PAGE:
41HBSteUBcL._SX330_BO1,204,203,200_‘Duende. That most vital struggle, when touching death is knowing, and truly knowing, life.’
In the years leading up to the Spanish Civil War, two men fall in love, a relationship which, in public, can never be accepted. Throughout their lives, Nayo, an artist, and José, a philosopher, wrestle with the duende, a force propelling passion, authenticity and fearless confrontation with death.
Their journey coincides with that of real-life people: Salvador Dalí, Ortega y Gasset and, most significantly, Federico García Lorca who becomes their friend.
Nayo and José are part of this wider movement in European art when creativity flourished amidst escalating violence. Provoking parallels with the instability of our contemporary world, Duende unfolds within a complex and vibrant landscape in which survival is paramount while existence is tenuous and forever under threat.

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” An engaging and unforgettable novel of love”

Five Star Review on Amazon By G. Polley

“Duende” is a Spanish word that refers to the deeper, more earthy notes and sounds of life where all is not light. Set in Spain (mainly in Barcelona and Madrid) in the years between World War One and the Spanish Civil War of 1936, duende is a prominent presence in the novel as Spain devolves into increasing social discord and violence. Yet the novel isn’t only about that; it is also about one of the great love stories in literature as these two young men begin their careers and grow as life around them descends into the darkness of civil war and Francisco Franco’s fascist regime.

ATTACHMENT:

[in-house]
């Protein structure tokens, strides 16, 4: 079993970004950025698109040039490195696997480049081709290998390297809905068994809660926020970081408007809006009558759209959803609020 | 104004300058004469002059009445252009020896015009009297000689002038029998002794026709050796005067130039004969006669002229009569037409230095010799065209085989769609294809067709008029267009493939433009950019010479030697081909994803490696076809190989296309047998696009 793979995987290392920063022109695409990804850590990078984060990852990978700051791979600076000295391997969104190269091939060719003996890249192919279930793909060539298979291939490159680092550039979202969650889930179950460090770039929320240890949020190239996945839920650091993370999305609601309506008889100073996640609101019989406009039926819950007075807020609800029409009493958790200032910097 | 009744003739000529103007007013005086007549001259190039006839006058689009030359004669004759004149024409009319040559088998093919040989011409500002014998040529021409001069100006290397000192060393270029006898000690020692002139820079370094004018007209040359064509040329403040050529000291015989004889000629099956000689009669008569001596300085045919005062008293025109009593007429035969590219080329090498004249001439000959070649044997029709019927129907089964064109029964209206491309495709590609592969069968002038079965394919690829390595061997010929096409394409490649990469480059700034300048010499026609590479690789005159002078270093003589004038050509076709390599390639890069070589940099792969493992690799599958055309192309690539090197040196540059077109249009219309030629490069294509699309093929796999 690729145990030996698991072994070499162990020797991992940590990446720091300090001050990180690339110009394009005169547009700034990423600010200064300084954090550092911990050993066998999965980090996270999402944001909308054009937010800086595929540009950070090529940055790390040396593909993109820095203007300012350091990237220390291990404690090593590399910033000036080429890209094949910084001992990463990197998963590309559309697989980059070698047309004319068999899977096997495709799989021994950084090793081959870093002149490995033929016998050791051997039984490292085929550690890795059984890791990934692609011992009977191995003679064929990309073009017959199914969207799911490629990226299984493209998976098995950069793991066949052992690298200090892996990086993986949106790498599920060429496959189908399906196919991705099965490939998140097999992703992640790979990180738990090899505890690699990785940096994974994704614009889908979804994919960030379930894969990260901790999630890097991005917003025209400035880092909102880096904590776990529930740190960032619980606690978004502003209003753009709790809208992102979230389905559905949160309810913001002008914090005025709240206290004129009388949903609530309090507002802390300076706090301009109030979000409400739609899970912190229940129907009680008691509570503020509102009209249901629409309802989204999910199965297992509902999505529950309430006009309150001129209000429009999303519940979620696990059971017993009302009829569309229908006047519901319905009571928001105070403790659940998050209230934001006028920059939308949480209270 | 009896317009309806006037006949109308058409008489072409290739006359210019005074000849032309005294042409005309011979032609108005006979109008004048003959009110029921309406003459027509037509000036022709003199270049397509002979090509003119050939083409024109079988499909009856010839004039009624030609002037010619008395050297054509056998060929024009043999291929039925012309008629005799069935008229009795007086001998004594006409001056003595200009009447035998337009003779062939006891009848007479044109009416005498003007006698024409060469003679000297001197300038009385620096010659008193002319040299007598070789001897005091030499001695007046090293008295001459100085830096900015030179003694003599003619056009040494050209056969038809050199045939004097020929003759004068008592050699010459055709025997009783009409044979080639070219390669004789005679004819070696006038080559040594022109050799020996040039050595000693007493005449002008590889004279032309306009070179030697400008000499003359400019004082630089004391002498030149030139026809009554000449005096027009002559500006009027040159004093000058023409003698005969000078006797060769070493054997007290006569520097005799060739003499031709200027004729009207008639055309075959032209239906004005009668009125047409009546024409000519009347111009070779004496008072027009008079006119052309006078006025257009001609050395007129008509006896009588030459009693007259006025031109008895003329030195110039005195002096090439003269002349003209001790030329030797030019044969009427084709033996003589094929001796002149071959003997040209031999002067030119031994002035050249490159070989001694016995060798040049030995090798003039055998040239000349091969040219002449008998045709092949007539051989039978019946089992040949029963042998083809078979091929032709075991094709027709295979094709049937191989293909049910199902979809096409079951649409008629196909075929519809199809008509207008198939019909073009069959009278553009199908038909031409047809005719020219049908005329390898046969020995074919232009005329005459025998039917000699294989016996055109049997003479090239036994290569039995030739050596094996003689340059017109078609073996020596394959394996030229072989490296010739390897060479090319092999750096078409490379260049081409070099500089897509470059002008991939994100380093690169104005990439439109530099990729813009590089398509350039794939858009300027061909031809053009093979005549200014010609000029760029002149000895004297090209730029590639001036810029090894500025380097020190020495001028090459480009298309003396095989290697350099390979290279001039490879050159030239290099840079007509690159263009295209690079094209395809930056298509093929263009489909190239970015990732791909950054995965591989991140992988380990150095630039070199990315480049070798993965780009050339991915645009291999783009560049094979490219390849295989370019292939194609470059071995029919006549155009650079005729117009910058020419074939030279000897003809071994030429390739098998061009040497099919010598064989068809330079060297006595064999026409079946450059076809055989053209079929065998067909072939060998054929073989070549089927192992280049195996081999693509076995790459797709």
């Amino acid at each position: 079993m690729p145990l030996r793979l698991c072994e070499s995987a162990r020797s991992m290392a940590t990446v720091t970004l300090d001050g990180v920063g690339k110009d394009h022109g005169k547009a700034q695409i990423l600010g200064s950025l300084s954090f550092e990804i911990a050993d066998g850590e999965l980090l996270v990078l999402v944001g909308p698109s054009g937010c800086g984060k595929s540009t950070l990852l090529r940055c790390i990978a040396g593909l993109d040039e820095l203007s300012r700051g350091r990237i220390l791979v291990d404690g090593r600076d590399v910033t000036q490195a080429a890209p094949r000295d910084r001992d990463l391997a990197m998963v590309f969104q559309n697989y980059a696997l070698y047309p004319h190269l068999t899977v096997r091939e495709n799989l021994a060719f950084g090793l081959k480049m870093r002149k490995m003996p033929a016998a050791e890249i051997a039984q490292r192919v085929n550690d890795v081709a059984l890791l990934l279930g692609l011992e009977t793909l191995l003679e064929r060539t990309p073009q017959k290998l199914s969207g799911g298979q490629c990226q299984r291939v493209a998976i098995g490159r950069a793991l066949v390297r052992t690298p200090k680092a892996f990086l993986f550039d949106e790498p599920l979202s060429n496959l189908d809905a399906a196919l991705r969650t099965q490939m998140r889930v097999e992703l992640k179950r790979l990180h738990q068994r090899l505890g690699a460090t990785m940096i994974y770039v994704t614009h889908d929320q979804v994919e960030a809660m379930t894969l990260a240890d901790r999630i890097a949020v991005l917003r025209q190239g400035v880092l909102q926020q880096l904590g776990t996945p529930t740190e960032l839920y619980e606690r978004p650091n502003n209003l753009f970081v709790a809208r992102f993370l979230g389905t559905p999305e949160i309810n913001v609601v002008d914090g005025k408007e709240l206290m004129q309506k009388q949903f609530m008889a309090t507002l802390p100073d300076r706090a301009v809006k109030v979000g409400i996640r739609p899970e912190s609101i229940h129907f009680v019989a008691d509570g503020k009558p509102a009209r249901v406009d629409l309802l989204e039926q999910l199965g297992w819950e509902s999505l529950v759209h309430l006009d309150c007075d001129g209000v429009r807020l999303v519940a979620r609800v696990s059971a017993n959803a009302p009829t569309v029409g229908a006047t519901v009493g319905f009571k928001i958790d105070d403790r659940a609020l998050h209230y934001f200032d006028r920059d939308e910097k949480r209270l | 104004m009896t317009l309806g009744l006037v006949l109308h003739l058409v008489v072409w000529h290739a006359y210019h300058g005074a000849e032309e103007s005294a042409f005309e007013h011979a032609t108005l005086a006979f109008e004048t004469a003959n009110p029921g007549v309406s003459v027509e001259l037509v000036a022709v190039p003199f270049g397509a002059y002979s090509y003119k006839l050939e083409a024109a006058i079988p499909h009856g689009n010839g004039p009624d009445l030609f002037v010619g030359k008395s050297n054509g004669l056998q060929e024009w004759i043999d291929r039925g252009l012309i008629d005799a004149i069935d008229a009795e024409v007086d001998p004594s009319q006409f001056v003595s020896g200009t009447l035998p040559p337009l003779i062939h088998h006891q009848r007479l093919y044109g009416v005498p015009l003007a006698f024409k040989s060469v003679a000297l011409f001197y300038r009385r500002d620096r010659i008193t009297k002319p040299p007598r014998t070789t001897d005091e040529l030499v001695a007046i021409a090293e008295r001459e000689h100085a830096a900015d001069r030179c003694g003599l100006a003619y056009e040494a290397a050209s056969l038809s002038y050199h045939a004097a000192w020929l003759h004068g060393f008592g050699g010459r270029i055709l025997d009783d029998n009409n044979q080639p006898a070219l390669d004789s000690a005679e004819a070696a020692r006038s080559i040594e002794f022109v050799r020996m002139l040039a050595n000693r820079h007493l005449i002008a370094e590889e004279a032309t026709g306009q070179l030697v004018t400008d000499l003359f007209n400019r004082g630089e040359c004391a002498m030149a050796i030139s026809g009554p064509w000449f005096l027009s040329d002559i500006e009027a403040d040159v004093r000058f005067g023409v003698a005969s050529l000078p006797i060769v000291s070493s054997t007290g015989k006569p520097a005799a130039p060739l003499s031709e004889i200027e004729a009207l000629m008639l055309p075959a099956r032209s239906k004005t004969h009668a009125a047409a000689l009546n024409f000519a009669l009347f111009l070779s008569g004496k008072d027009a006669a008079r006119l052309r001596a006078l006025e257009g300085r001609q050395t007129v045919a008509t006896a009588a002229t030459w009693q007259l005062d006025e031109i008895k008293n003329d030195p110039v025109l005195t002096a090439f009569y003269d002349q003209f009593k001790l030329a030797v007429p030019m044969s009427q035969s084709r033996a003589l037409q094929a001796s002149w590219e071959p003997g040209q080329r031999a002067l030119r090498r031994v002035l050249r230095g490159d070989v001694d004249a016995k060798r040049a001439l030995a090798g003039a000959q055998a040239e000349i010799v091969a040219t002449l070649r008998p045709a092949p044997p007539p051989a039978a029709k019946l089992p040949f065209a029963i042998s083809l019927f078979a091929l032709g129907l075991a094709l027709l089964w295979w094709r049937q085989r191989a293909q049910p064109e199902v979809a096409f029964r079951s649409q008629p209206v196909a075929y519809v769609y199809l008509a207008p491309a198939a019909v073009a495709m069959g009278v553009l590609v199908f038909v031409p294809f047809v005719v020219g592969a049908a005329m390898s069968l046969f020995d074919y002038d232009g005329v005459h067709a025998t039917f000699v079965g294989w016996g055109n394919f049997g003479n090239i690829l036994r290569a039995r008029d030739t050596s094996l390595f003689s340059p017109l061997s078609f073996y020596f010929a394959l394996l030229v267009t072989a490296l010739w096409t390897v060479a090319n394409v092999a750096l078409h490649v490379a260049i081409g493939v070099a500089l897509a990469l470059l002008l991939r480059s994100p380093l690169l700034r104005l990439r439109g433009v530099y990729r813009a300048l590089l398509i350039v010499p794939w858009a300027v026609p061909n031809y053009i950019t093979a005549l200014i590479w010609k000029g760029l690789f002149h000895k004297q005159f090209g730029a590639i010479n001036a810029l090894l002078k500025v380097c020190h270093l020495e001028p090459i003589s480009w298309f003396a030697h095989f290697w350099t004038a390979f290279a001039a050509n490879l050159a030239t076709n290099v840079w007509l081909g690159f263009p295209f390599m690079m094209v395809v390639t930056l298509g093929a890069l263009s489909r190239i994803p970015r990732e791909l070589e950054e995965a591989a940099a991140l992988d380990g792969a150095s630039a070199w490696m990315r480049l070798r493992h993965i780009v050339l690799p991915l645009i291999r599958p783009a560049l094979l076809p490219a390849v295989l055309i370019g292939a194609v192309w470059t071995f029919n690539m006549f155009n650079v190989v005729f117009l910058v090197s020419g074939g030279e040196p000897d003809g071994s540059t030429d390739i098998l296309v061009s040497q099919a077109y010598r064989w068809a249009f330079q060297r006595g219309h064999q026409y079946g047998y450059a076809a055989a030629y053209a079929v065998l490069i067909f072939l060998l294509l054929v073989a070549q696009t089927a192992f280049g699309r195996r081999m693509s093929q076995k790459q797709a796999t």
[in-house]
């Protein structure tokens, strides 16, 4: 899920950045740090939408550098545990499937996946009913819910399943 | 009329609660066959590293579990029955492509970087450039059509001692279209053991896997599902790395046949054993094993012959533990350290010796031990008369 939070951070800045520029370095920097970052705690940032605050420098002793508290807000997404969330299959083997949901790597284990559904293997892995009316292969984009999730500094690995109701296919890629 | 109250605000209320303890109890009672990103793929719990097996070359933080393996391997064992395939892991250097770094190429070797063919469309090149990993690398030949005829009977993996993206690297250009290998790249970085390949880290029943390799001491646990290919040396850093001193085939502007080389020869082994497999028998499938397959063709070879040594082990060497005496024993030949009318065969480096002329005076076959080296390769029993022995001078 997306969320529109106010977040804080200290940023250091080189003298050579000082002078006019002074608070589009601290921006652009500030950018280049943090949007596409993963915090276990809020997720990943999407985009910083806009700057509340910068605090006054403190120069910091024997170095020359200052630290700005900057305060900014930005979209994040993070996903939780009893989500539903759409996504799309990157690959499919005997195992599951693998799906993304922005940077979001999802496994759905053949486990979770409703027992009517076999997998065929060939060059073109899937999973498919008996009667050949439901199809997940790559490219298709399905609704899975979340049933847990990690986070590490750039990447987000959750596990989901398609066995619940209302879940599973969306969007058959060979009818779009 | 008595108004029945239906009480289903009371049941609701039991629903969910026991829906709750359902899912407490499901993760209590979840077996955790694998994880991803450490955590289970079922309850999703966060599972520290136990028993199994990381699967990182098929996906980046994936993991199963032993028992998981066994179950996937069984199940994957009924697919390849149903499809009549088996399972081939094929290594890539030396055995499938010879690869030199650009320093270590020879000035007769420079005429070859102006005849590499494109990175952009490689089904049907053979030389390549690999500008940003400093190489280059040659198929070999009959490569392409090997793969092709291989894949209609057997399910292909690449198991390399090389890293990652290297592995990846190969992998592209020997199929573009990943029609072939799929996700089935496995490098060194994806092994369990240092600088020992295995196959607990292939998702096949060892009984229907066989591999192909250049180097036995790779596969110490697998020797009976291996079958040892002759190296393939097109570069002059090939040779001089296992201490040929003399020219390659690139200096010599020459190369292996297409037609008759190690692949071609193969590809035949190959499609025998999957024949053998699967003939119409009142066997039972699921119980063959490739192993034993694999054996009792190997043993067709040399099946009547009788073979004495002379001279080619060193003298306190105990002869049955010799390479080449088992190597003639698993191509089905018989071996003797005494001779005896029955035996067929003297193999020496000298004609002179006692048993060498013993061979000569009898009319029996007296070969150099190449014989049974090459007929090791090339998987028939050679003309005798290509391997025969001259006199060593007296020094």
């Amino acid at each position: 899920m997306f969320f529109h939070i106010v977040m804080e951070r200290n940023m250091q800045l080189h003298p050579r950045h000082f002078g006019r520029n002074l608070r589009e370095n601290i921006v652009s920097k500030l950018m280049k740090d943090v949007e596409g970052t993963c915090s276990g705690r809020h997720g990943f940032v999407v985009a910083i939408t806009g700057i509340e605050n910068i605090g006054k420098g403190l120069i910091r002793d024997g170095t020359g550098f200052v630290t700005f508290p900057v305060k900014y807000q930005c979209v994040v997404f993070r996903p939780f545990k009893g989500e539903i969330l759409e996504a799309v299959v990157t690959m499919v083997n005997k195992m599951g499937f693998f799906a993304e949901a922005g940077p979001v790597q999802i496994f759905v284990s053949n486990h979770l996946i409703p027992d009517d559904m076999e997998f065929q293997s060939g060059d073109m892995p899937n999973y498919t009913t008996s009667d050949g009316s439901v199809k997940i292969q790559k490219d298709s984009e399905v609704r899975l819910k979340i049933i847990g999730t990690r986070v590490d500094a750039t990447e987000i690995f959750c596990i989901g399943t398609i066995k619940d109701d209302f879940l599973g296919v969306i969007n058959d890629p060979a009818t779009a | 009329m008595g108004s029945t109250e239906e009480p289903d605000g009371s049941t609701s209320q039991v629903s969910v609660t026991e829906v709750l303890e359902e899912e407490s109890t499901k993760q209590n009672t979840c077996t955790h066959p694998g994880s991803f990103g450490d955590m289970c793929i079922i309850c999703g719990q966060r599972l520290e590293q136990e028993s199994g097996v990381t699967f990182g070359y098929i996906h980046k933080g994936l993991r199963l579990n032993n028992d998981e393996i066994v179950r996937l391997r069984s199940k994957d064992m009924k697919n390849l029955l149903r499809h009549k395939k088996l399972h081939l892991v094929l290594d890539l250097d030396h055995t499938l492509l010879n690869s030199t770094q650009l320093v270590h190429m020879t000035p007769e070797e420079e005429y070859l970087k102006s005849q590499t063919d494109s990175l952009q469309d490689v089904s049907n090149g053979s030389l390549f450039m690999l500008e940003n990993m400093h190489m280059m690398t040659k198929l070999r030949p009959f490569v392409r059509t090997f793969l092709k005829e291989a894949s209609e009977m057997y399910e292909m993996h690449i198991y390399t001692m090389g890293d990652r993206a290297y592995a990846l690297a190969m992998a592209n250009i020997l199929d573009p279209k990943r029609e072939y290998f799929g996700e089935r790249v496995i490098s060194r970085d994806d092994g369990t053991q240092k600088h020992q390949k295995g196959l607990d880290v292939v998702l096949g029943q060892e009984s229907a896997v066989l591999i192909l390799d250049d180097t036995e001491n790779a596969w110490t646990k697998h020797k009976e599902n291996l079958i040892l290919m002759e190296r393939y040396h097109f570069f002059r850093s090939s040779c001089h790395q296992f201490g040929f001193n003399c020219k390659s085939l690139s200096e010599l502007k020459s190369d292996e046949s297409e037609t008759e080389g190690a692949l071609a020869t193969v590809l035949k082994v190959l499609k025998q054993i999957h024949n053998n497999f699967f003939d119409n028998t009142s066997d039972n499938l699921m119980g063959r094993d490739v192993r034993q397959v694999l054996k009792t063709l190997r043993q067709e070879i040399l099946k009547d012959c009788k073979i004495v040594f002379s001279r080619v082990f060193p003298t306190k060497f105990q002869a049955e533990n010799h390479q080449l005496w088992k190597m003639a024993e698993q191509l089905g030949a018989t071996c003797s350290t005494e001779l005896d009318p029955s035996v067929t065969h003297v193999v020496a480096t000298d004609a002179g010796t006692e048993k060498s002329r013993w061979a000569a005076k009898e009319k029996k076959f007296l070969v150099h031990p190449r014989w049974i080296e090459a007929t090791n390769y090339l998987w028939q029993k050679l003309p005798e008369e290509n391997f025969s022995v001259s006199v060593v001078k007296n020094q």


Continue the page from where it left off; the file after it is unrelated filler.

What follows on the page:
Once I opened “Duende” and began reading, I found it impossible to put the book down.

The story follows the lives of Antonio (“Nayo”) and José from their school days in Barcelona to their studies and developing careers in Madrid and does it so well that I felt I was there as Nayo painted and José studied and taught philosophy as their world gradually descended into violence. Reading “Duende” is more than reading about these two men and the world they lived in, it is being there, being inside their heads as they struggle to comprehend the forces that threaten to tear their world apart. I have seldom read a novel that is quite like this one, that includes in such detail the intellectual and creative struggles of its characters, and makes it so lifelike and lively that I felt a part of the story. How is it possible to include so much information about what a philosopher teaches and an artist struggles with and make it vitally interesting to a reader? Yet Lizzie Eldridge does it, does it superbly well, and does it in her debut novel. I am impressed.

The love between Nayo and José is tender, poignant, and beautifully drawn. I felt I knew these two men, that they’d be a joy to have coffee with, that I couldn’t wait until Nayo’s next exhibit (I even knew what painting I wanted), and I feared for them and their friends as the situation in Madrid worsened.

Lizzie Eldridge is a writer to watch. I look forward to her next book. This one is a definite winner.

About the Author

Lizzie Eldridge (1967-) grew up in Glasgow, Scotland, but moved to Malta in 2008 where she wrote her first novel, Duende. Having taught theatre in UK universities for 14 years, Lizzie now works as a freelance artist, focusing on writing, acting, directing and teaching.

Duende includes Federico Garcia Lorca amongst its characters and is housed at the Fundacion Federico Garcia Lorca, Madrid, at the request of Lorca’s niece.

Lizzie’s second novel, Vandalism, is about to be published by Merlin Publishers, and is set in her home city, Glasgow.

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